Keywords: [ learning and plasticity ] [ neuromodulation ] [ temporal credit assignment ] [ neural circuit mechanisms ] [ recurrent neural networks ] [ computational neuroscience ] [ cell types ] [ biologically plausible learning ] [ Hebbian learning ]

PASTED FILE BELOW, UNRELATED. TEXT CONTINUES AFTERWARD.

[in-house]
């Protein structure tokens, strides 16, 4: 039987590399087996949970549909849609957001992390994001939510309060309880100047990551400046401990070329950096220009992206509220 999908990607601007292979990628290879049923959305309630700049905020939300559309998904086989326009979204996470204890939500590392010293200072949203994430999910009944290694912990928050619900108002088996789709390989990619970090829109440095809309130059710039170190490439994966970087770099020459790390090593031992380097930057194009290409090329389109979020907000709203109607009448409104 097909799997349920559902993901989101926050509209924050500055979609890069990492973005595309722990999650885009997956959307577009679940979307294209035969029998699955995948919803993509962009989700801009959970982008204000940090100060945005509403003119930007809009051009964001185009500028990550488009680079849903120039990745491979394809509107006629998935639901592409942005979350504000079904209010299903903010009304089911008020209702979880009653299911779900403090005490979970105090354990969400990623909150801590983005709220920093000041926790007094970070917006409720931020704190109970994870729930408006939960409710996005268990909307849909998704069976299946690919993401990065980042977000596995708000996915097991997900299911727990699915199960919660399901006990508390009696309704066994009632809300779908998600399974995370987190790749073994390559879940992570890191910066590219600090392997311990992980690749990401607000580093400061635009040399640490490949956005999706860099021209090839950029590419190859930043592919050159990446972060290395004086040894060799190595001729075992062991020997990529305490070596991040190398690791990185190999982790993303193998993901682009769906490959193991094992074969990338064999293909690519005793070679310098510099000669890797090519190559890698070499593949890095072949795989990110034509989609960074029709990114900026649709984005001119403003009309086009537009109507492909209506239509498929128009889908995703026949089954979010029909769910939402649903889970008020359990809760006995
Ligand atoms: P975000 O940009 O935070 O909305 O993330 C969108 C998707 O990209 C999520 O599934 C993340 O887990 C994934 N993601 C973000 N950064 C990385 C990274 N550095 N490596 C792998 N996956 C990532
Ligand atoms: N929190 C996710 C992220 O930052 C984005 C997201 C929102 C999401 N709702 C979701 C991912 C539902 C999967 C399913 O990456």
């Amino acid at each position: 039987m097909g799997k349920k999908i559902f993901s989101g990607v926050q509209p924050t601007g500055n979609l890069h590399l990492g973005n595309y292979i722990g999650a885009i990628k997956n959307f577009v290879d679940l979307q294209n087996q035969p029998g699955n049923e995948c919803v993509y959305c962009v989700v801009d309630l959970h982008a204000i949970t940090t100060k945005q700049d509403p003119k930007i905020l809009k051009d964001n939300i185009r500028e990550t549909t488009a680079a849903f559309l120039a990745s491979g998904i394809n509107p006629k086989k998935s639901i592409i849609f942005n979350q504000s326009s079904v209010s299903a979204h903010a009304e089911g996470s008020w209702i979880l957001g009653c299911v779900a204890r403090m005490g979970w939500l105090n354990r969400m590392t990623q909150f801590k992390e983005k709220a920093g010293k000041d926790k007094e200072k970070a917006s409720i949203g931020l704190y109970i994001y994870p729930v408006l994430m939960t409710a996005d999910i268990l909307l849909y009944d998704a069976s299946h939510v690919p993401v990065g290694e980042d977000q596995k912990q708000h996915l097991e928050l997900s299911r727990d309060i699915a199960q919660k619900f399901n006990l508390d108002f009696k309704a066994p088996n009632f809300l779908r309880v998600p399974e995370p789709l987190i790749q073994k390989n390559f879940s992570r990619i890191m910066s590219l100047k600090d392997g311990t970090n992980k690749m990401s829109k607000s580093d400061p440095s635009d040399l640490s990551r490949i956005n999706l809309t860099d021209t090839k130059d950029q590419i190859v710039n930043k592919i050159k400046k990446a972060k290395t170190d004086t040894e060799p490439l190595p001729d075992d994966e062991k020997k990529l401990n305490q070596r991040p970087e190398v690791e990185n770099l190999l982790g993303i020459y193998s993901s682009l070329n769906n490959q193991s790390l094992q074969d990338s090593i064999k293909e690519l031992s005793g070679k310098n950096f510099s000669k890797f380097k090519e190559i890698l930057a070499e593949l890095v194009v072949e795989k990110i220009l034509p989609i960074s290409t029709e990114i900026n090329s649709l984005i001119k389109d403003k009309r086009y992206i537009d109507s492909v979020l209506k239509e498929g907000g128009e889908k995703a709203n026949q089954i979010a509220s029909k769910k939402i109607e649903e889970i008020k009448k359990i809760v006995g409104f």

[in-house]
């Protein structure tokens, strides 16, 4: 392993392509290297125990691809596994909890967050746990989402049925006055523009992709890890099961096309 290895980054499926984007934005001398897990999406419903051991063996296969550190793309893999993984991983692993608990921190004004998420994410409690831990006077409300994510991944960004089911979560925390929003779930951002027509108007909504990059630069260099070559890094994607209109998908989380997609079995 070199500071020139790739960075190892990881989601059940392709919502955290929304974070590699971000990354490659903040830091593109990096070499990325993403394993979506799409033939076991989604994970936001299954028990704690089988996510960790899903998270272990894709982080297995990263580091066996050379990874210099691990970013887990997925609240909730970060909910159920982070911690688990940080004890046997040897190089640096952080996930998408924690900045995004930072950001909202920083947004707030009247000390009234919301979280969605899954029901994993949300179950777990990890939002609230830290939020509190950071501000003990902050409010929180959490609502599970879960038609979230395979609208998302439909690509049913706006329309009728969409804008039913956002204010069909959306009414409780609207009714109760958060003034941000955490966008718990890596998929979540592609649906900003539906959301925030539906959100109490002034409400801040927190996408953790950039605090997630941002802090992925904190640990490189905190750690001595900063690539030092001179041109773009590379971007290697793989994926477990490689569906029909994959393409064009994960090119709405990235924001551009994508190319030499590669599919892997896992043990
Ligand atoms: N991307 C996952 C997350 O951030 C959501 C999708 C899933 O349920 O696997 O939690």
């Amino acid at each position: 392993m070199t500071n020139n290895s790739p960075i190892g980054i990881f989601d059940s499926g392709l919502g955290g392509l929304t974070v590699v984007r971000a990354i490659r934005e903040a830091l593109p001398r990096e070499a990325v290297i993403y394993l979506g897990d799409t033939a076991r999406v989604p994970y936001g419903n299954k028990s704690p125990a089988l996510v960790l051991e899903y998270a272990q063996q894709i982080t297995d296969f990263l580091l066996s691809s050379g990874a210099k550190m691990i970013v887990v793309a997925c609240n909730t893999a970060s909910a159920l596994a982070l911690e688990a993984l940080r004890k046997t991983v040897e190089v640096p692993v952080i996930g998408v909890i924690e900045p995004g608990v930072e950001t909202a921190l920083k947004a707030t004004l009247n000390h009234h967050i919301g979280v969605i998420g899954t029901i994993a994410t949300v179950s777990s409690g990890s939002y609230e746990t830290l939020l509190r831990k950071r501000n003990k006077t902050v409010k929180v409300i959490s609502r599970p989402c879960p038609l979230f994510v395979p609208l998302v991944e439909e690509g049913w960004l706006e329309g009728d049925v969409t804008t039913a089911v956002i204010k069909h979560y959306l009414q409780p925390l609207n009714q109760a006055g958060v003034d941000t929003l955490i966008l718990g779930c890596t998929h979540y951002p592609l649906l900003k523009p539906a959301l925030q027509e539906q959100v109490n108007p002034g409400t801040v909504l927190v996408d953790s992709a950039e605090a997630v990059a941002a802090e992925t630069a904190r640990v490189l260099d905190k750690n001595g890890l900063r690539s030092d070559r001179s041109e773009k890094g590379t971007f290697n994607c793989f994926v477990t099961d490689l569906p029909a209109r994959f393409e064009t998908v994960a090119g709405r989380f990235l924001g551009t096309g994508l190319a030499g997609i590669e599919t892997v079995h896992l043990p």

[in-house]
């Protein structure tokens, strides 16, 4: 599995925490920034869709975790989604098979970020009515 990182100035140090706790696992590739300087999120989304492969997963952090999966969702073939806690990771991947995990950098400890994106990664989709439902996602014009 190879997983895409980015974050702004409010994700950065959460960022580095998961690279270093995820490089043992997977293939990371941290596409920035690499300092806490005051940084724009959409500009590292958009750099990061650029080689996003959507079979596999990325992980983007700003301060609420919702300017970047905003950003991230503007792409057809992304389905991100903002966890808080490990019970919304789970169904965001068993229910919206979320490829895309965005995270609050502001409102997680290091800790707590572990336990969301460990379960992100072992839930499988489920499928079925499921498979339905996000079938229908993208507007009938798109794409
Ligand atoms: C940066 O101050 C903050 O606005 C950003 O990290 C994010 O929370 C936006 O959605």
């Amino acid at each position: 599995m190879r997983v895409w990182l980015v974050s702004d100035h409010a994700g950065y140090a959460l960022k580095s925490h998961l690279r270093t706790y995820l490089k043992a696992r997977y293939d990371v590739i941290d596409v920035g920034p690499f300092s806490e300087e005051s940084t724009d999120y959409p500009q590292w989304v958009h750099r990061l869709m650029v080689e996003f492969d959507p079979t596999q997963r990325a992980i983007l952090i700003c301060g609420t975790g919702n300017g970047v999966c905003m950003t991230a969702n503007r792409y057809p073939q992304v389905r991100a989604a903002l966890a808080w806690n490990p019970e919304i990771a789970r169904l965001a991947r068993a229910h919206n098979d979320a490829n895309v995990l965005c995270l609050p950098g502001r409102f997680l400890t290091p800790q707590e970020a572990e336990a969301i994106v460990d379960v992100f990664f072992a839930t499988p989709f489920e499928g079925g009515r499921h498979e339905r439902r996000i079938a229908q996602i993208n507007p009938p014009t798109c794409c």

The spectacular successes of recurrent neural network models where key parameters are adjusted via backpropagation-based gradient descent have inspired much thought as to how biological neuronal networks might solve the corresponding synaptic credit assignment problem [1, 2, 3]. There is so far little agreement, however, as to how biological networks could implement the necessary backpropagation through time, given widely recognized constraints of biological synaptic network signaling architectures. Here, we propose that extra-synaptic diffusion of local neuromodulators such as neuropeptides may afford an effective mode of backpropagation lying within the bounds of biological plausibility. Going beyond existing temporal truncation-based gradient approximations [4, 5, 6], our approximate gradient-based update rule, ModProp, propagates credit information through arbitrary time steps. ModProp suggests that modulatory signals can act on receiving cells by convolving their eligibility traces via causal, time-invariant and synapse-type-specific filter taps. Our mathematical analysis of ModProp learning, together with simulation results on benchmark temporal tasks, demonstrate the advantage of ModProp over existing biologically-plausible temporal credit assignment rules. These results suggest a potential neuronal mechanism for signaling credit information related to recurrent interactions over a longer time horizon. Finally, we derive an in-silico implementation of ModProp that could serve as a low-complexity and causal alternative to backpropagation through time.